By Sam DiGiovanna
Late last year, the Lexipol Fire team got into a discussion about the biggest challenges facing the fire service in 2019, and what kind of progress we could expect to make on them.
The conversation covered many challenges, but the one I want to focus on here is the issue of firefighter free speech. We live in a country that places great value on freedom of speech; it’s no coincidence this was the first amendment made to the Constitution. But it’s not nearly as simple as it seems. And I have seen over and over again firefighters misunderstanding the concept of freedom of speech and making potentially career-ending decisions as a result.
But let’s take a step back. Have you ever considered how wonderful it is that we can talk, write, draw, sing—or any of the countless ways we communicate? From liking a post on Facebook to voting for our chosen candidate, we have innumerable ways to make our opinions heard. And, with some narrow exceptions, our laws guarantee we won’t be jailed or otherwise silenced for voicing how we feel.
But how far is too far with this freedom? Having the right to do something and it being the right thing to do are often two distinct things. In the fire service, I think this comes into play in two key areas.
- Did you know the Greek word diabolos can mean both “devil” and “gossip”? I don’t think that’s a coincidence! Here in California, we firefighters are familiar with another “devil” term: the Diablo winds, also known as Santa Anas. Just as the devil winds fan the flames of wildfires, spreading destruction far and wide, gossip can cause personal destruction, ruining reputations, ending friendships and betraying trust. Yes, our freedom of speech rights mean we will likely not face legal repercussions for spreading gossip or engaging in other hurtful conversation, but that doesn't mean there won't be other consequences. This is something I think firefighters don’t always realize—until it’s too late.
- Unprotected speech. While gossip can get firefighters into trouble on a personal level, it’s more often unprotected speech that gets us into trouble professionally. The government can only limit your speech under the narrowest of circumstances. What your employer can do is a whole different issue. That’s why we see firefighters getting fired for what they post on social media. But it’s not just Facebook where we need to exercise caution. A firefighter who speaks out at a city council meeting without the chief’s approval can be found in violation of the department’s code of conduct or other policy. A lot of it rests on whether you’re speaking as a private citizen or as a spokesperson for the department—a line that is hardly ever black and white.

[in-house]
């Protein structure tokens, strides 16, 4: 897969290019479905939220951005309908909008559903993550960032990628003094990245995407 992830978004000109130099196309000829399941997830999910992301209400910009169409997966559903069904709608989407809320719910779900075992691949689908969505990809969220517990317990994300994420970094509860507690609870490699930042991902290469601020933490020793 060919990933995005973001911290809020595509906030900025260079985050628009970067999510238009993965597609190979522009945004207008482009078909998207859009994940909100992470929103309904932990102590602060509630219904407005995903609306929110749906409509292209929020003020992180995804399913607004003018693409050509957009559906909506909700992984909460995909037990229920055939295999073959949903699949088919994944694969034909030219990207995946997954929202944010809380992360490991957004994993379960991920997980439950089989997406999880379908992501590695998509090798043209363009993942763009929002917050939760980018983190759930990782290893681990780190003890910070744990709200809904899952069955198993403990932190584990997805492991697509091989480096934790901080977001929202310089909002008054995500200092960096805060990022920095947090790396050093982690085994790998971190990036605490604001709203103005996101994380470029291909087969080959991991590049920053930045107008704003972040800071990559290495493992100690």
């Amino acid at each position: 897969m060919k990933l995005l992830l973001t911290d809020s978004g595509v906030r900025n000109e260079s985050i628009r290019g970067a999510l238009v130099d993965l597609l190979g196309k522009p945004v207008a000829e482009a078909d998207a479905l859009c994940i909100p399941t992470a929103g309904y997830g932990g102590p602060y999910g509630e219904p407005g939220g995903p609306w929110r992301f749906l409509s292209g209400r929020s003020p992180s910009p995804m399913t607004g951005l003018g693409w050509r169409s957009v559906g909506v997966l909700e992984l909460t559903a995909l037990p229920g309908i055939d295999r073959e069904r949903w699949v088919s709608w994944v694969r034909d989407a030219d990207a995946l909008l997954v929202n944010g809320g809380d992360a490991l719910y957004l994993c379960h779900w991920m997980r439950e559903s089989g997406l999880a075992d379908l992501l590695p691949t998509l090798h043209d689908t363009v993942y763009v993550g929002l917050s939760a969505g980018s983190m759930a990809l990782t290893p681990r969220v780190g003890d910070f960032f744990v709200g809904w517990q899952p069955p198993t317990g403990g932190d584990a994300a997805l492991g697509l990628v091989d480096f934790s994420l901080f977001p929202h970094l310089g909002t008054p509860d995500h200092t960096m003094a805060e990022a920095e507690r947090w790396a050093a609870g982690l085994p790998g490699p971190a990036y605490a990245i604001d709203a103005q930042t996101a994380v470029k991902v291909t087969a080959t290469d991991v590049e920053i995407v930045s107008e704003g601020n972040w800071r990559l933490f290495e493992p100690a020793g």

So why do I think free speech is such a crucial issue for firefighters in 2019? If we’re going to continue to build a fire service that supports and includes many kinds of people, we must speak in a respectful manner. At the same time, if we’re going to attract and keep young firefighters, we must help them navigate the complexities of free speech as a public employee—and that means striking a balance where firefighters feel they have avenues to express themselves, but without jeopardizing the trust the public places in us to treat every customer equally.
Freedom of speech or not, we should take our words very seriously. Be someone who protects reputations, the truth and other people with your words. Embrace both the right and the responsibility.
Looking for more guidance on firefighter free speech issues? Check out this explainer from Lexipol: https://info.lexipol.com/firefighter-free-speech-exp
Sam DiGiovanna is a 33-year fire service veteran. He started with the Los Angeles County Fire Department, served as Fire Chief at the Monrovia Fire Department and currently serves as Chief at the Verdugo Fire Academy in Glendale, Calif. He also is a consultant for Lexipol Fire Services.